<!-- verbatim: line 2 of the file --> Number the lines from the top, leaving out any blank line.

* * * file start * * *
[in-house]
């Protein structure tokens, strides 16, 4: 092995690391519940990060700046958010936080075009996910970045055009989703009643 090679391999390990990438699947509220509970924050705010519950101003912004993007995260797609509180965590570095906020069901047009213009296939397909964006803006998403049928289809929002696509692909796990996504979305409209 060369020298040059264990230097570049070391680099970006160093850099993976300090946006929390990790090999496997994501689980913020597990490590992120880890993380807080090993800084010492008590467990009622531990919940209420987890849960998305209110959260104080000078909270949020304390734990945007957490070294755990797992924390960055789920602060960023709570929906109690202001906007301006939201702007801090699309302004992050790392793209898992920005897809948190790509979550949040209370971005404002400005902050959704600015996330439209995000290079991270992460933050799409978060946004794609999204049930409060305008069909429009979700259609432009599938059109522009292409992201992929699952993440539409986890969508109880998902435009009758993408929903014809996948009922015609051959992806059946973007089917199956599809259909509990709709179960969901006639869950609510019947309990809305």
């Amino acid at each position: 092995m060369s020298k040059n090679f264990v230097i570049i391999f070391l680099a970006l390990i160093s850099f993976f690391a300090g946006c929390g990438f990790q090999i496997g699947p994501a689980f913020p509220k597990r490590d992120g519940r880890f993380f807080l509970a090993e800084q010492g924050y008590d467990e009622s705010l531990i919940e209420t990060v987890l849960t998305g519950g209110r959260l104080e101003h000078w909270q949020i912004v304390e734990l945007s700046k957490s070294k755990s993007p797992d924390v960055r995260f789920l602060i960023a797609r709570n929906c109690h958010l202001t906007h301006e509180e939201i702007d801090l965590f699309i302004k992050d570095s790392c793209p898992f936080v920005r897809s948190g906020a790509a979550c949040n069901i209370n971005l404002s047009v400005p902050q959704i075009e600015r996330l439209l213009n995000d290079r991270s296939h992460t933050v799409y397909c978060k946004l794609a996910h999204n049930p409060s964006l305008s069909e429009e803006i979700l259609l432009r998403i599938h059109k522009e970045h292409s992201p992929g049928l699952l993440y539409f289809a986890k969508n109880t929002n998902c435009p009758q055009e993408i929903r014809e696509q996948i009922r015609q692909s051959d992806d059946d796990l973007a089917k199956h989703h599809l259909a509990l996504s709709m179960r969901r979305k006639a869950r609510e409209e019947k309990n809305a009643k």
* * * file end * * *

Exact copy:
């Protein structure tokens, strides 16, 4: 092995690391519940990060700046958010936080075009996910970045055009989703009643 090679391999390990990438699947509220509970924050705010519950101003912004993007995260797609509180965590570095906020069901047009213009296939397909964006803006998403049928289809929002696509692909796990996504979305409209 060369020298040059264990230097570049070391680099970006160093850099993976300090946006929390990790090999496997994501689980913020597990490590992120880890993380807080090993800084010492008590467990009622531990919940209420987890849960998305209110959260104080000078909270949020304390734990945007957490070294755990797992924390960055789920602060960023709570929906109690202001906007301006939201702007801090699309302004992050790392793209898992920005897809948190790509979550949040209370971005404002400005902050959704600015996330439209995000290079991270992460933050799409978060946004794609999204049930409060305008069909429009979700259609432009599938059109522009292409992201992929699952993440539409986890969508109880998902435009009758993408929903014809996948009922015609051959992806059946973007089917199956599809259909509990709709179960969901006639869950609510019947309990809305």